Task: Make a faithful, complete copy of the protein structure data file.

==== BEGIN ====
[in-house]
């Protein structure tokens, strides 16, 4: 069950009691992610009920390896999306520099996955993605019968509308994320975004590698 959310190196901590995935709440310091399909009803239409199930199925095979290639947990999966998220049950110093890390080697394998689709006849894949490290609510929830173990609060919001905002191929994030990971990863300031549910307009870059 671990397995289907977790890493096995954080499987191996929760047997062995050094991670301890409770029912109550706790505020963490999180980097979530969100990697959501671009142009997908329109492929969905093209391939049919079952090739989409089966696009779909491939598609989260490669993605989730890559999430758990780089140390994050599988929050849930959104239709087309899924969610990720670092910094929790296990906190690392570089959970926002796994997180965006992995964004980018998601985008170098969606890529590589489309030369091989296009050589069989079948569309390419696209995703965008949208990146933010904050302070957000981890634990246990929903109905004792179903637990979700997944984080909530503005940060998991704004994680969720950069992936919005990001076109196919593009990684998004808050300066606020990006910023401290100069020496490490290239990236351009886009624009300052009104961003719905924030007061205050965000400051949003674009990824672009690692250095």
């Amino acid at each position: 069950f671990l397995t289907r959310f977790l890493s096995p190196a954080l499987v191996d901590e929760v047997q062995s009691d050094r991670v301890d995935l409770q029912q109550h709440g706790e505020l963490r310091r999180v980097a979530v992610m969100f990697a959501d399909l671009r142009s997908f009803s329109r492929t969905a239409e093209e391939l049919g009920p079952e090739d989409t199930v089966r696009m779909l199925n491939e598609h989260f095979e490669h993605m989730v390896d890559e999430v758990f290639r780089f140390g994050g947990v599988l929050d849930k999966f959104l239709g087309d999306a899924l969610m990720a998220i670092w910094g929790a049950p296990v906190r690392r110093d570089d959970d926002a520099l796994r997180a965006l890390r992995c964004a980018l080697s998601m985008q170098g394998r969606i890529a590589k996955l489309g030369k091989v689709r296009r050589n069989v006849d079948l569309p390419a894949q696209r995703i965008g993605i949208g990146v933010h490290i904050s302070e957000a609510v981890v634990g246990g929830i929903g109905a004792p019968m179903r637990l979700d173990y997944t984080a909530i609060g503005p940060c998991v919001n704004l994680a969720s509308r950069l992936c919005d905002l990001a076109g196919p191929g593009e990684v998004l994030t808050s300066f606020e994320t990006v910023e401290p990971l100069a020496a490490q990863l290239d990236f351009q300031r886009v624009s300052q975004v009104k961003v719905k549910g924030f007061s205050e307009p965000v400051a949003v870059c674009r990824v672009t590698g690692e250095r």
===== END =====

[in-house]
């Protein structure tokens, strides 16, 4: 069950009691992610009920390896999306520099996955993605019968509308994320975004590698 959310190196901590995935709440310091399909009803239409199930199925095979290639947990999966998220049950110093890390080697394998689709006849894949490290609510929830173990609060919001905002191929994030990971990863300031549910307009870059 671990397995289907977790890493096995954080499987191996929760047997062995050094991670301890409770029912109550706790505020963490999180980097979530969100990697959501671009142009997908329109492929969905093209391939049919079952090739989409089966696009779909491939598609989260490669993605989730890559999430758990780089140390994050599988929050849930959104239709087309899924969610990720670092910094929790296990906190690392570089959970926002796994997180965006992995964004980018998601985008170098969606890529590589489309030369091989296009050589069989079948569309390419696209995703965008949208990146933010904050302070957000981890634990246990929903109905004792179903637990979700997944984080909530503005940060998991704004994680969720950069992936919005990001076109196919593009990684998004808050300066606020990006910023401290100069020496490490290239990236351009886009624009300052009104961003719905924030007061205050965000400051949003674009990824672009690692250095």
């Amino acid at each position: 069950f671990l397995t289907r959310f977790l890493s096995p190196a954080l499987v191996d901590e929760v047997q062995s009691d050094r991670v301890d995935l409770q029912q109550h709440g706790e505020l963490r310091r999180v980097a979530v992610m969100f990697a959501d399909l671009r142009s997908f009803s329109r492929t969905a239409e093209e391939l049919g009920p079952e090739d989409t199930v089966r696009m779909l199925n491939e598609h989260f095979e490669h993605m989730v390896d890559e999430v758990f290639r780089f140390g994050g947990v599988l929050d849930k999966f959104l239709g087309d999306a899924l969610m990720a998220i670092w910094g929790a049950p296990v906190r690392r110093d570089d959970d926002a520099l796994r997180a965006l890390r992995c964004a980018l080697s998601m985008q170098g394998r969606i890529a590589k996955l489309g030369k091989v689709r296009r050589n069989v006849d079948l569309p390419a894949q696209r995703i965008g993605i949208g990146v933010h490290i904050s302070e957000a609510v981890v634990g246990g929830i929903g109905a004792p019968m179903r637990l979700d173990y997944t984080a909530i609060g503005p940060c998991v919001n704004l994680a969720s509308r950069l992936c919005d905002l990001a076109g196919p191929g593009e990684v998004l994030t808050s300066f606020e994320t990006v910023e401290p990971l100069a020496a490490q990863l290239d990236f351009q300031r886009v624009s300052q975004v009104k961003v719905k549910g924030f007061s205050e307009p965000v400051a949003v870059c674009r990824v672009t590698g690692e250095r």